Last one out of the Kinjaverse, turn out the lights.
Last one out of the Kinjaverse, turn out the lights.
Illustration for article titled Virus + blue light = chronic pain relief?

Optogenetics is a field I've only just discovered, but a cursory search of i09 suggests I'm very late to this particular party. No matter, writing here on whitenoise has been really great for forcing me to look into areas of research outside my own. This week, I ventured into the journal 'Nature Biotechnology' for the first time and came across this paper.


Optogenetics, for those of you who have been hiding under the same rock as me, is the stimulation and monitoring of neurons using optical techniques. It's the sort of research that leads to spectacular headlines like "Scientists use light to control monkey brains" or "Scientists Demonstrate Laser-Powered Mind Control in Best Way Possible" or mine above. (Writing online has also taught me the term "click bait" and now there's no turning back.) Lately, the big innovation in optogenetics has been efforts to stimulate neurons outside the brain.


In this study, they're focusing on the modulation of afferent nociceptors, the neurons that send pain signals to the brain, in mice . This sort of thing has been tried before, but only using mice which had been genetically modified to produce light-sensitive compounds. While interesting, using special mice limits the potential cross-species applications of the technique. We are certainly not at the point of genetically modifying humans to be light responsive. That's where this new study is more interesting. Instead of modifying the mouse genome, they actually injected regular mice with a virus that had been engineering to express a light-sensitive protein.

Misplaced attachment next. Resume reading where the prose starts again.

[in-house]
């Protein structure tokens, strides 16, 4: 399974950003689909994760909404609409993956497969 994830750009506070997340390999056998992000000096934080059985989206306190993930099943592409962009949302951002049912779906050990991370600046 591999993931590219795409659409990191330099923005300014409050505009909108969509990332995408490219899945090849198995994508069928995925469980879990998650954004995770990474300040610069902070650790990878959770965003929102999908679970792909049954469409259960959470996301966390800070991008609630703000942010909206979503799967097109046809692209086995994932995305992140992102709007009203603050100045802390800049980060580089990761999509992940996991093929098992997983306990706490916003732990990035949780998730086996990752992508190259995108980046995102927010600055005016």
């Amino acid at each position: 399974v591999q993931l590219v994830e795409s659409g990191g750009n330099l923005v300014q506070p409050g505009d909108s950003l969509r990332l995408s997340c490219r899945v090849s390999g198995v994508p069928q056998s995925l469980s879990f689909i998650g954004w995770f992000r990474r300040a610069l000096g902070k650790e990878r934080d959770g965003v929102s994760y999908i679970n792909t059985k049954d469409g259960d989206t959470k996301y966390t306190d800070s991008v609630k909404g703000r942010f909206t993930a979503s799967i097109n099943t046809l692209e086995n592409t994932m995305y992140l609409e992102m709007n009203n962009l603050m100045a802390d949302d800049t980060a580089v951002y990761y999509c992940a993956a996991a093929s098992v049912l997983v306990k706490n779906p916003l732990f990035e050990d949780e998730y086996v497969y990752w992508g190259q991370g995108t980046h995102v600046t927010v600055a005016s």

After two to four weeks, tests showed that the light-sensitive protein was indeed active within the mice. The researchers then shone blue light on their tiny mouse paws and observed clear indications of mouse pain (squealing, licking, flinching). Poor little guys. So evidently this particular procedure does the opposite of what we might hope. But it's valuable anyway for a number of reasons.

  • First, they were able to stimulate neurons with light on a part of the body that is not the brain and not transparent (like the corneas, for example).
  • Second, they were the first to do this targeting afferent nociceptors.
  • Third, they were able to do it without genetically modified mice, meaning the procedure could actually be adapted for humans in the (very) distant future.
  • Fourth, in the meantime, its a noninvasive way to study peripheral neurons and the affect of pain medications.

That's a pretty substantial bit of progress I'd say. Though perhaps not if you're a mouse.

Read the original paper, Virally mediated optogenetic excitation and inhibition of pain in freely moving nontransgenic mice, here.
The background in the top image is from Brevia, but the skill with which the clip art mouse has been overlaid is all me.

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